the money guides

Personal Guarantees

Categories: Loans/Lending,

Personal Guarantees

If you borrow money, you may be asked to provide a personal guarantee (PG) to the lender.  

On the face of it, a PG costs you nothing. There’s no charge and you don’t have to put money down, although you might have to pay for the legal documentation.  That can make it seem like an attractive way to borrow money and capitalise your business.  

Imagine you invest £100k into a business and it fails: you lose the £100k.  If you don’t have the £100k but you need the cash, someone may be willing to lend you the money.  You get the cash you need, you put it into your business and you pay them interest. That’s great.  Sometimes things go wrong. Let’s imagine that the business fails.  Lenders don’t want to lose money – that’s not how their business works – but you’ve given them your personal guarantee.  So, they come after you for the £100k they’ve lent you (and the unpaid interest charges and the legal costs of recovering the debt) and you have to pay this from your personal assets. That means you might have to sell your family home.  

You may have business partners and you may be asked to give a “joint and several” guarantee.  Many people think that if a guarantee is called, the cost will be shared equally between the guarantors. So, if there are two of you and the unpaid debt is £100k, you may think that the lender will come after each of you for £50k.  That’s not how it works.  The lender will come after the guarantor who is easiest to pursue.  If that’s you, you’ll be on the hook for the full amount.  You might not even be the most financially secure of the joint and several guarantors.  In theory, you’ll have the right to pursue your fellow guarantors for their share of the costs, but that will involve time, expense and, even if you win your case in court, you can’t be certain of recovering their share of the costs.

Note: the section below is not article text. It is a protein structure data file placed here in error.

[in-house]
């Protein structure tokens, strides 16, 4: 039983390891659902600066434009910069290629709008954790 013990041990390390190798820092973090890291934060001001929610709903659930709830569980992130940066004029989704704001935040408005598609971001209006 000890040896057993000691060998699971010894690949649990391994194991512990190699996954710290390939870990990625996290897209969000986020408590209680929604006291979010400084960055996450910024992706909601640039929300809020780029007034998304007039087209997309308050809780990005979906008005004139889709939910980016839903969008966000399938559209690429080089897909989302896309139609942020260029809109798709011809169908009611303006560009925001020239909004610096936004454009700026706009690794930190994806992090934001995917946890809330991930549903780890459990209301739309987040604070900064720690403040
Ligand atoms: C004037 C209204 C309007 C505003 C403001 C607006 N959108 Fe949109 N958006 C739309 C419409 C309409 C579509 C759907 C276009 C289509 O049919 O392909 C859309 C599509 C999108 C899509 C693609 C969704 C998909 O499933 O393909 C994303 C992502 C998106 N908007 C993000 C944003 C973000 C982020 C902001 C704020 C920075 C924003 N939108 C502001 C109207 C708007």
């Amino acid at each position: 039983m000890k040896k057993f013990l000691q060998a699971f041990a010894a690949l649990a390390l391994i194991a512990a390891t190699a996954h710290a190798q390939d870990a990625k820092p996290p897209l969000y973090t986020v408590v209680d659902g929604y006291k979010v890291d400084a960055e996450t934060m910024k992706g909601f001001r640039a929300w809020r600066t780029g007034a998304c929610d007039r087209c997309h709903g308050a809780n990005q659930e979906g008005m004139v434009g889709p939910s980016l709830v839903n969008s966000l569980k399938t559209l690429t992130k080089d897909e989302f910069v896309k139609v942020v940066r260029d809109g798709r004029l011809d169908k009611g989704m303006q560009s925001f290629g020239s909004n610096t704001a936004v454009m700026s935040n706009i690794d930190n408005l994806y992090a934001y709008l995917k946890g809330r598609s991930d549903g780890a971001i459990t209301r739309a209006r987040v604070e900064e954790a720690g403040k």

Lenders may seem nice when they transfer their money to you, but however happy they are to take your interest payments, if you’ve guaranteed the debt, they will recover the money from you. All the hardships you and your family face because of that will not change their minds.

In summary, be very cautious before you agree to personally guarantee anything and be even more careful if you’re asked to do so jointly with others.  

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Copyright © Chris Lowe, Colobus 2021

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